Ion Exchange for Nutrient Recovery Coupled with Biosolids-Derived Biochar Pretreatment to Remove Micropollutants

Yiran Tong, Lee Kimbell, Anna Avila, Patrick J. McNamara, Brooke K. Mayer

Research output: Contribution to journalArticlepeer-review

9 Scopus citations


Wastewater, especially anaerobic treatment effluent, contains high ammonia nitrogen (NH4-N) and inorganic orthophosphate (PO4-P), which necessitate additional treatment to meet stringent discharge regulations. Ion exchange regeneration is a process that can be adopted for not only removing but also recovering nutrients. However, recovering nutrients by ion exchange from nutrient-rich effluents that also contain micropollutants (which typically pass through anaerobic treatment as well) may result in subsequent problems, since micropollutants could end up in ion exchange effluent, regenerant, or recovered fertilizer products. Micropollutant removal by a nonselective adsorbent, such as biosolids-derived biochar, before nutrient recovery processes would mitigate potential risks. The objective of this research was to evaluate the capability of biosolids-derived biochar as a pretreatment step for separating micropollutants from nutrient-rich water before ion exchange for nutrient recovery. In the presence of ammonium and phosphate, both pristine and regenerated biosolids-derived biochar could effectively adsorb triclosan (TCS) and estradiol (E2), and to a lesser extent, sulfamethoxazole (SMX) in batch sorption experiments. On the other hand, nutrient ions were not effectively adsorbed by biosolids-derived biochar. A continuous flow-through system consisting of columns in series filled with biochar, LayneRT, and then clinoptilolite was operated to test selective removal of micropollutants and nutrients in a flow-through system. The biochar column achieved more than 80% removal of influent TCS and E2, thereby reducing the chances of micropollutants being adsorbed by ion exchangers. Sulfamethoxazole removal through the biochar column was only 50%, indicating that biosolids-derived biochar would have to be optimized in the future for hydrophilic micropollutant removal. Influent nutrients were not effectively removed by the biochar column, but were captured in their respective selective ion exchanger columns. This research revealed that biosolids-derived biochar could be employed before ion exchange resins for removal of micropollutants from nutrient-rich water.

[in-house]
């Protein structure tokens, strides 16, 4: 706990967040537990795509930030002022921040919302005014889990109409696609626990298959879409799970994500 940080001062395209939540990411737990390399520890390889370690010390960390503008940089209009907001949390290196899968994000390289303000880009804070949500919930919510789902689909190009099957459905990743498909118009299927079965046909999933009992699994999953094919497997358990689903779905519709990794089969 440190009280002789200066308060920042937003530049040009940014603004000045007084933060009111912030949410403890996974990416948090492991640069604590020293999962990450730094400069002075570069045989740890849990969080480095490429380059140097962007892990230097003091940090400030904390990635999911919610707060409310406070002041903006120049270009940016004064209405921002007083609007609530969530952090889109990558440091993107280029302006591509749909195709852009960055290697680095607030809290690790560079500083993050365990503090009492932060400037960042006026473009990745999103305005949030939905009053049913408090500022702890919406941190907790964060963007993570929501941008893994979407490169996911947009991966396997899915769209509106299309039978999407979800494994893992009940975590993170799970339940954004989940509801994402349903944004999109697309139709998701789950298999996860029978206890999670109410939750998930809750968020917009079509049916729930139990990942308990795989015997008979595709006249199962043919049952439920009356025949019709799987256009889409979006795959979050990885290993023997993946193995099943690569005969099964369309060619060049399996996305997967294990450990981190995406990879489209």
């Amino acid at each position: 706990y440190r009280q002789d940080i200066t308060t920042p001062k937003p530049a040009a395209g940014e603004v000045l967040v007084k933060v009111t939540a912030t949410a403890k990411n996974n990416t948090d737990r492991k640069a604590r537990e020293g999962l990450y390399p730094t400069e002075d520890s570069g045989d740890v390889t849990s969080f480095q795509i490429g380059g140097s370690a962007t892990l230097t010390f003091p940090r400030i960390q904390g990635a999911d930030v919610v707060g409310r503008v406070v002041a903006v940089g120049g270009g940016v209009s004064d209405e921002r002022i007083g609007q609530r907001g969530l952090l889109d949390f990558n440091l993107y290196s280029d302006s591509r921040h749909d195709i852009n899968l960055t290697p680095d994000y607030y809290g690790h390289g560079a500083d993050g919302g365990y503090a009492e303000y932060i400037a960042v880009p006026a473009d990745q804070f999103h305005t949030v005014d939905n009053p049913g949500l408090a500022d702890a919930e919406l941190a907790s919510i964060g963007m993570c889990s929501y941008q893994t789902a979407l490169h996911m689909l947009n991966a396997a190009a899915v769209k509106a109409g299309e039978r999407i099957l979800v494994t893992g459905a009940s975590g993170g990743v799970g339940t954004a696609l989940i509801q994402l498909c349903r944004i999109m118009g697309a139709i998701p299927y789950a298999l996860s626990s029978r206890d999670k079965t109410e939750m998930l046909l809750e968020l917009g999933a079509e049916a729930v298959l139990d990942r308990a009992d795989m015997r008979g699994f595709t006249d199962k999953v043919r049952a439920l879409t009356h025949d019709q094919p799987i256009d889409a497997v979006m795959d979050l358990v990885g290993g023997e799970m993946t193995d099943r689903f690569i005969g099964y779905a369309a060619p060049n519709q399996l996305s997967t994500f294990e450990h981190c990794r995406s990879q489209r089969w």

Original languageEnglish (US)
Pages (from-to)1340-1348
Number of pages9
JournalEnvironmental Engineering Science
Issue number12
StatePublished - Dec 2018

Bibliographical note

Funding Information:
This research was funded by a grant from the Lafferty Family Foundation. The authors acknowledge the use of the LC-MS from Marquette University, funded by the GHR foundation.

Publisher Copyright:
Copyright © 2018, Mary Ann Liebert, Inc., publishers.


  • adsorption
  • ammonium
  • phosphate
  • pyrolysis
  • wastewater treatment


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